Jan 1, 1994
This research brief describes work documented in Student Achievement and the Changing American Family (MR-488-LE).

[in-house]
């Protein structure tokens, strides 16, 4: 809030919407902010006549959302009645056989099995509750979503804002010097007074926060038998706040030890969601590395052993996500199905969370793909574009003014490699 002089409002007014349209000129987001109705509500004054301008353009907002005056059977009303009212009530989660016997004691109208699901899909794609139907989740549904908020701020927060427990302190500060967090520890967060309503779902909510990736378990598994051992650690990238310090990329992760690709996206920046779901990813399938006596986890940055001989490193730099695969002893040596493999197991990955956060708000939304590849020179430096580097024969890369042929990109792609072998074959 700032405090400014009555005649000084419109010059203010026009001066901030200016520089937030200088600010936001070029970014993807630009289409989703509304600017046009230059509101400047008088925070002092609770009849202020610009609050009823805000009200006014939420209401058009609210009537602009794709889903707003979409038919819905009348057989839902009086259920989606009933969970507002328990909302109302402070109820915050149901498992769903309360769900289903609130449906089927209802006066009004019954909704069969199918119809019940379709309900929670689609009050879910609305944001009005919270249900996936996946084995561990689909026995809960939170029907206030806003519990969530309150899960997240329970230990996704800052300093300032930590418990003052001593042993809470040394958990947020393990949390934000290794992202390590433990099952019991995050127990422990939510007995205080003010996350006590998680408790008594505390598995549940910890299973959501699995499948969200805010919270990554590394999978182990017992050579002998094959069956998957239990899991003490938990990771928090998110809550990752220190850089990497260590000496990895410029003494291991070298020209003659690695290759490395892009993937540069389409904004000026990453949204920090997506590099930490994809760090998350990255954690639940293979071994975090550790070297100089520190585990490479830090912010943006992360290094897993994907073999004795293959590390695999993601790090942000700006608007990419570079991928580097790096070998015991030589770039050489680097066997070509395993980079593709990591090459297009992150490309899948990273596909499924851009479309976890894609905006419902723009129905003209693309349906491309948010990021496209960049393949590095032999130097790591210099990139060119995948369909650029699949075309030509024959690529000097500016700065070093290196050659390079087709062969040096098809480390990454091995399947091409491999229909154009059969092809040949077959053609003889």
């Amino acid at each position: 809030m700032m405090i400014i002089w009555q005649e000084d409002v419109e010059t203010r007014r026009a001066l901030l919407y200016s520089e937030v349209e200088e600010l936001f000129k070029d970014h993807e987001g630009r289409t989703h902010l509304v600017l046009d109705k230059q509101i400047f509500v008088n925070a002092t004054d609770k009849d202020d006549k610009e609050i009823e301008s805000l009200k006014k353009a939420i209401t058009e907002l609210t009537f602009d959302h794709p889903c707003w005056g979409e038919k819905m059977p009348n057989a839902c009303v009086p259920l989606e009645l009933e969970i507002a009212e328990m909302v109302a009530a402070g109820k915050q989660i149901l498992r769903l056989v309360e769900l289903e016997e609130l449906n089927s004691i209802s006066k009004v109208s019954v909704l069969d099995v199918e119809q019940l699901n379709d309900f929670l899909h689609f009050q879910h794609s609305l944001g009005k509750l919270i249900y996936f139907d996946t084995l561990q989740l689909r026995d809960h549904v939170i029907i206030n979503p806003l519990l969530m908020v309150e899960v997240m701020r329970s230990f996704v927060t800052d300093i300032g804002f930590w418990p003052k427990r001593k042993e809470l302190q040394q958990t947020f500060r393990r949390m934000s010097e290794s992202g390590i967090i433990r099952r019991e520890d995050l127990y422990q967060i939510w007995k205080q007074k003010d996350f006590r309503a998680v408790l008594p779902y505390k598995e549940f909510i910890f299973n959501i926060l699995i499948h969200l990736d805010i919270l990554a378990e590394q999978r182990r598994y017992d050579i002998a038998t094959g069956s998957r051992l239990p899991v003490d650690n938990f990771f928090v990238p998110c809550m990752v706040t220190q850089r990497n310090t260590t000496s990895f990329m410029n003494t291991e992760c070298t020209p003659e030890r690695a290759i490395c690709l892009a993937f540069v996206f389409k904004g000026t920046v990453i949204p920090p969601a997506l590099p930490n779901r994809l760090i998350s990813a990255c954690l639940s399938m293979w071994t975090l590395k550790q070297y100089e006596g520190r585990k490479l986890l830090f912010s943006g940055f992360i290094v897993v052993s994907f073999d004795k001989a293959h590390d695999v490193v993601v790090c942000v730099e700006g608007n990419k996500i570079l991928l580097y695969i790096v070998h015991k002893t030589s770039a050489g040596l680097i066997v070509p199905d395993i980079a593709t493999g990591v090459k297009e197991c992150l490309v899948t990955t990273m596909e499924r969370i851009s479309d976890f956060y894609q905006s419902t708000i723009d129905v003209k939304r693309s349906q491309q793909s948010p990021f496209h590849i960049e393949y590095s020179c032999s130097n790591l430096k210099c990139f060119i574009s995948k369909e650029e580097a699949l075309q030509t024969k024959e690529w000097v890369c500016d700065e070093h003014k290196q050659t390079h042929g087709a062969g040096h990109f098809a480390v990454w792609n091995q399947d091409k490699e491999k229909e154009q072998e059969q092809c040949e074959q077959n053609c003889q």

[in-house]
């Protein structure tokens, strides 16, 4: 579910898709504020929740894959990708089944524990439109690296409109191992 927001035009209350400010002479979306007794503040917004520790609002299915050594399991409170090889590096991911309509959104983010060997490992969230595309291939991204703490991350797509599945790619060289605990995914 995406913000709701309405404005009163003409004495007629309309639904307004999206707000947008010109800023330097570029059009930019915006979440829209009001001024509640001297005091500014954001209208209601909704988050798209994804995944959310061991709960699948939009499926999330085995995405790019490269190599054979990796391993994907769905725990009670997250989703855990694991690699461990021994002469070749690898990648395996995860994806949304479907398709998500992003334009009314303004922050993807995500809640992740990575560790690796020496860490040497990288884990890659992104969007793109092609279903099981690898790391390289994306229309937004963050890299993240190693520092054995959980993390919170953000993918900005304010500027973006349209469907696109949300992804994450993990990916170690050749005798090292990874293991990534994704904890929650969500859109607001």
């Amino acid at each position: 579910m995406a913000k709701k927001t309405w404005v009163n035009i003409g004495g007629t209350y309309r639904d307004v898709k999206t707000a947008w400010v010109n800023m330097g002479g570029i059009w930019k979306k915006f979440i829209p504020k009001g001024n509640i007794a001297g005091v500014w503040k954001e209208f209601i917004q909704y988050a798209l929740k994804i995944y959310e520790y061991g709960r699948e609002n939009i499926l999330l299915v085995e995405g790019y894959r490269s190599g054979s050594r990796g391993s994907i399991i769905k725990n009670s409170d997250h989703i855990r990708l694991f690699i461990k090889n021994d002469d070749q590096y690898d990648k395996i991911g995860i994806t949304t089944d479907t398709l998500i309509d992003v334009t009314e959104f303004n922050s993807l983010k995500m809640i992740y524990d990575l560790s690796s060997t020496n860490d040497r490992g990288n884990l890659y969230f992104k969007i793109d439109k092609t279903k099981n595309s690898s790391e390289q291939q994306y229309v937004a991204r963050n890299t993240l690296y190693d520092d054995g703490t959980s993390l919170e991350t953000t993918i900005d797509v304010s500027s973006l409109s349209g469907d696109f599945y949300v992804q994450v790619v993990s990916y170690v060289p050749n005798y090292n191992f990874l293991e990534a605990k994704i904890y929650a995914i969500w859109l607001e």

Excerpt: Critics of American education frequently blame lagging student performance on the deteriorating American family structure. Moreover, it is widely asserted that substantial spending on schools and social programs over the past two decades has failed to reverse the educational downtrend. However, a recent study conducted by RAND's Institute on Education and Training sharply challenges this view. First, the study points out that prior research — contrary to public perception — has reported gains in student performance between 1970 and 1990, as measured by nationally representative test score data. The largest gains were made by minority students, although a substantial gap still remains. Second, the study finds that demographic trends affecting the family over this time period contributed to rising test scores. Third, the minority gains cannot be fully explained by changing family characteristics, suggesting that we need to look to other factors for explanations. The most likely explanations are rising public investment in schools and families and equal educational opportunity policies.